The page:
This week, the GDC Vault has debuted a free video of GDC 2011's Game Design Challenge, which saw the rise of the unorthodox multiplayer title Chain World.
This session, officially dubbed, "The Game Design Challenge 2011: Bigger than Jesus," tasked developers with creating a game that also served a religion, and this premise spawned some very interesting results.
The August 2011 issue of Wired magazine recently ran an in-depth feature discussing the challenge, titled 'Chain World Videogame Was Supposed to be a Religion - Not a Holy War.' The article, which is also available online, offers a fascinating look at this standout session from GDC 2011, and provides a look at what happened afterward.
As author Jason Fagone explains in the introduction, independent game designer and IGF Nuovo award winner Jason Rohrer (Between, Passage) created an unusual game based on a USB memory stick and Mojang's hit indie game Minecraft.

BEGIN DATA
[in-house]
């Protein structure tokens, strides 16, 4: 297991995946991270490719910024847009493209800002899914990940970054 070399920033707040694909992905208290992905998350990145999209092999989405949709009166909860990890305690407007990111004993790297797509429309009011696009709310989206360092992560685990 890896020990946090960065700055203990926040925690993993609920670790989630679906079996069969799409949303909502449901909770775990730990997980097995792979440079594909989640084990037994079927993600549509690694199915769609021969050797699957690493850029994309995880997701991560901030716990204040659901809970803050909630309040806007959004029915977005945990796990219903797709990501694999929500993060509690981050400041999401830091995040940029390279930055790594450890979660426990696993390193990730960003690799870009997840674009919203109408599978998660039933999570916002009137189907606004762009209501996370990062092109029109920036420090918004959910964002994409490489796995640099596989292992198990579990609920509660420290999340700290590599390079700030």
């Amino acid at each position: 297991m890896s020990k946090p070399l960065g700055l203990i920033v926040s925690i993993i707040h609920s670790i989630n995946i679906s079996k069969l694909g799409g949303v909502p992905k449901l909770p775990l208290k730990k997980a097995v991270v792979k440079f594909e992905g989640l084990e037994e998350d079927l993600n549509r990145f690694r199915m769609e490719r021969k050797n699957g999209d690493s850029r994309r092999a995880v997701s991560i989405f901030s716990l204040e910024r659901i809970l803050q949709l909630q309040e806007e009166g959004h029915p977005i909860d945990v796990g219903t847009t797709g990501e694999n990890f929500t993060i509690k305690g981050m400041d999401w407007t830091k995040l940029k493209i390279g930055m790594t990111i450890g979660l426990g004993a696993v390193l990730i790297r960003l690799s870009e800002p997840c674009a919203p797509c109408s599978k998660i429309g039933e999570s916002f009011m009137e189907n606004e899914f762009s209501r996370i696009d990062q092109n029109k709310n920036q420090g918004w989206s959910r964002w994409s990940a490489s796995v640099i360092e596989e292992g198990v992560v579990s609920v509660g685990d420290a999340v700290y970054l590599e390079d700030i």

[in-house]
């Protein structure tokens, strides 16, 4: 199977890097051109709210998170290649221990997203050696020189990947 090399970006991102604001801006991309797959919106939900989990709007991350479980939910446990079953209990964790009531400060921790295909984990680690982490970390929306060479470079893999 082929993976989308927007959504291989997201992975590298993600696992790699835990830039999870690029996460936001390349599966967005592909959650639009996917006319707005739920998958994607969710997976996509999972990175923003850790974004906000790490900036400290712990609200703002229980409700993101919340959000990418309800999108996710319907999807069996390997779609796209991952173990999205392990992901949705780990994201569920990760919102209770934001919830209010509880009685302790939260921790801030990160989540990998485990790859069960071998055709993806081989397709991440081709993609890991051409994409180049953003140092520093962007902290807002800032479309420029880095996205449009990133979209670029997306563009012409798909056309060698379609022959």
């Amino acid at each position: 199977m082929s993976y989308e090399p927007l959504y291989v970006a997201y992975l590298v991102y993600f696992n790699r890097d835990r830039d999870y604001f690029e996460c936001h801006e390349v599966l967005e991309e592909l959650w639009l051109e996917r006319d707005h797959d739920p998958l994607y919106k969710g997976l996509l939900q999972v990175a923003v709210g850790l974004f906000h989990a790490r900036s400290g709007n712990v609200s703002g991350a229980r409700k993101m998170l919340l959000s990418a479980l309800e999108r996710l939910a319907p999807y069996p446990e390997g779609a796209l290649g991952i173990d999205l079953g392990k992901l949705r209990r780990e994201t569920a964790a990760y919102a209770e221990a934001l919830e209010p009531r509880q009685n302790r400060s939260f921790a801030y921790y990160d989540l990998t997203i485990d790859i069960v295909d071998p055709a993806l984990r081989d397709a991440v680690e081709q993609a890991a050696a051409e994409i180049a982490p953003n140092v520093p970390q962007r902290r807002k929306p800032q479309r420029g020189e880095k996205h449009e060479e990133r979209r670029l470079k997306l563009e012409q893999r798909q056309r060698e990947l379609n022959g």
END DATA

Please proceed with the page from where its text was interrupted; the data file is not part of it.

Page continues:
Fagone writes, "According to a set of rules defined by Rohrer, only one person on earth could play the game at a time. The player would modify the game's environment as they moved through it. Then, after the player died in the game, they would pass the memory stick to the next person, who would play in the digital terrain altered by their predecessor -- and on and on for years, decades, generations, epochs.
In Rohrer's mind, his game would share many qualities with religion -- a holy ark, a set of commandments, a sense of secrecy and mortality and mystical anticipation. This was the idea, anyway, before things started to get weird. Before Chain World, like religion itself, mutated out of control."